What is Diverticulitis?

A diverticulum (plural: diverticula) is a small sac or an outward pouch-like structure that is present within the large intestine. It is formed through points of weakness within the muscular wall of the intestine.

Diverticulitis is a medical condition in which one or more diverticula becomes inflamed and swollen.
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What is Diverticulitis?

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A diverticulum (plural: diverticula) is a small sac or an outward pouch-like structure that is present within the large intestine. It is formed through points of weakness within the muscular wall of the intestine.
Diverticulitis is a medical condition in which one or more diverticula becomes inflamed and swollen.

How Common is Diverticulitis?

Presence of diverticula is a common condition and it increases with age. In the United States, more than half of people over the age of 70 have diverticula. It is estimated that 1 in 5 people with diverticula develop diverticulitis at some stage.

How Common is Diverticulitis?

Presence of diverticula is a common condition and it increases with age. In the United States, more than half of people over the age of 70 have diverticula. It is estimated that 1 in 5 people with diverticula develop diverticulitis at some stage.

Symptoms of Diverticulitis

Diverticula do not cause symptoms. They are present in the half of people over 70 years. When these diverticula get inflamed (diverticulitis), then you will experience one or more of the following symptoms:
  • Severe abdominal pain (mostly in the left lower abdomen)
  • Fever
  • Feeling of illness
  • Bloating, nausea, or vomiting
  • Constipation
  • Diarrhea
  • Blood in the stool

Causes of Diverticulitis

Diverticula are formed within the muscular wall of the intestine through the weakened points. This condition is common with old age and low-fiber diets. In old age, the muscle walls naturally become weak. With a low-fiber diet, the constipation occurs. When you are constipated, the repeated straining and the presence of hard stool within the intestine will increase the pressure within the intestine, it will result in the formation of the outward sac or pouch (diverticula) within the weakened muscle walls.

Risk Factors of Diverticulitis

Risk factors for Diverticulitis include:
  • Elderly persons
  • Chronic constipation
  • Straining to have the bowel movements
  • Western diet
  • Obesity
  • Smoking

Complications of Diverticulitis

Diverticulitis may lead to one or more of the following complications:
  • Peritonitis – infection involving the lining of abdominal cavity
  • Abscess – a localized collection of pus
  • Fistula – an abnormal tunnel-like tract between two areas
  • Obstruction – a blockage of the intestine
  • Sepsis

Diagnosis of Diverticulitis

Your doctor will first take a detailed history and perform the relevant physical examination. Your doctor will suggest various medical tests to confirm the diagnosis. Tests may include:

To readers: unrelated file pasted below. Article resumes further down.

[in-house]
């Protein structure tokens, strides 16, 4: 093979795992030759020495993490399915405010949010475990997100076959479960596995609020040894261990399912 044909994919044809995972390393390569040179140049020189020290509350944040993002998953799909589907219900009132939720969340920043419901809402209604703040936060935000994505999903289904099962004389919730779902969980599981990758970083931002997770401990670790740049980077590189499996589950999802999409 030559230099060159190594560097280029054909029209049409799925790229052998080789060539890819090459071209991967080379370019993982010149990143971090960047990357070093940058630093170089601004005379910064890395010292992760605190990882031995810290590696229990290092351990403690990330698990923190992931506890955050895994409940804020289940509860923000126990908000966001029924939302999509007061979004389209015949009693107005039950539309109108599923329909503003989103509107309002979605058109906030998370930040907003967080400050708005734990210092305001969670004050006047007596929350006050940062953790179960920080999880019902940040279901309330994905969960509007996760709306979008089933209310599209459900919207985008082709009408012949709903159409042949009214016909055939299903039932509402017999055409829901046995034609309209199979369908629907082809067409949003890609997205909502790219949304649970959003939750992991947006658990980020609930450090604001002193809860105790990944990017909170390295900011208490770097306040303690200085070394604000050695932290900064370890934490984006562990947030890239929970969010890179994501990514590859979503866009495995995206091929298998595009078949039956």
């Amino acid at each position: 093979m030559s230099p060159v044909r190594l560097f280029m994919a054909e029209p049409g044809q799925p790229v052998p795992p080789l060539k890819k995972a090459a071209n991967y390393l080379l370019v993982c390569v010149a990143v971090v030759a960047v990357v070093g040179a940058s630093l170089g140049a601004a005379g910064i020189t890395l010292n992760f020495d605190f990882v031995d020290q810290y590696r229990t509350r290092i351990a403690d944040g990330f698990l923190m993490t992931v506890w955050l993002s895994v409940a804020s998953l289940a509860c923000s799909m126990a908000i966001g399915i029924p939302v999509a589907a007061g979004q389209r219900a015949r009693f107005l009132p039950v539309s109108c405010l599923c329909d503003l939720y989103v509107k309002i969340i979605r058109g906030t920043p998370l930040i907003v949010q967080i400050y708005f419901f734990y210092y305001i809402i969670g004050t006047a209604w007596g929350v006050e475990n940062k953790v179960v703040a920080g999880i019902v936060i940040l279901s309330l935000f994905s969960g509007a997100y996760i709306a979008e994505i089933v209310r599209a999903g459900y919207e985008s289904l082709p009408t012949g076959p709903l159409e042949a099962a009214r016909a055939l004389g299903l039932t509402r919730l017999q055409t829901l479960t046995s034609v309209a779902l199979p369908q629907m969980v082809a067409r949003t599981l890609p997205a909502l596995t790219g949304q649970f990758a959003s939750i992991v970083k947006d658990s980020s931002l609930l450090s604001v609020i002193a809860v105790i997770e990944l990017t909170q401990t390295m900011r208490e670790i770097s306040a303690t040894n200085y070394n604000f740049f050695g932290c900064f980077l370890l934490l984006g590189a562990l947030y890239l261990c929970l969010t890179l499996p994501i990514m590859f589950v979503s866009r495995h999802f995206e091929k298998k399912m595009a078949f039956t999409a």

• Barium enema – specialized x-ray study to view the outline of the lower intestine. A barium is used in this testing. Barium is a contrast medium that highlights the lining.
  • Flexible sigmoidoscopy –  thin, flexible tube that contains a camera to directly view the sigmoid colon.
  • Colonoscopy – thin, flexible tube that contains a camera to directly view the entire colon.
  • Computed tomography (CT) scan.

Treatment of Diverticulitis

People with diverticula who do not have symptoms do not require treatment. They are only diagnosed when specialized tests, such as barium enema or colonoscopy, are done for other reasons.

People with diverticulitis need treatment. If you have symptoms of diverticulitis, you should consult a doctor. Untreated cases of diverticulitis will result in complications. You may be admitted in hospital until your symptoms improve. Management includes:

  • A fluid-only diet for a few days until your symptoms improve.
  • In severe cases, your doctor may also advise you to not eat and prescribe an intravenous diet to rest your digestive system.
  • Antibiotics
  • Pain killers
  • Surgical Management of Diverticulitis
Surgery is not the first-line treatment for the patients with diverticulitis. Surgery is only helpful if medicines are not effective enough to control your symptoms or complications have occurred. Surgery is performed to:
  • Remove the diseased part of the colon
  • Re-open parts of the colon that have become blocked
  • Close fistulas and drain abscesses
Your doctor may sew the colon to an opening in the skin on the abdomen (called colostomy). You will wear a bag over the colostomy to collect bowel movements. The colostomy is usually temporary. Your doctor will perform a second surgery to connect the two ends of the colon.

Diet and Exercise

The main goal of diet and exercise is to prevent diverticula formation. It may be achieved by:

  • Increasing physical activity including aerobics.
  • Dietary changes including increasing dietary fiber and using stool softeners.
  • Avoiding low-fiber foods, such as ice cream, cheese, white bread, and meat.
  • Drinking plenty of fluids. You should drink at least eight to ten glasses of water daily.
  • Reduce weight, if you are obese.
  • Quitting smoking.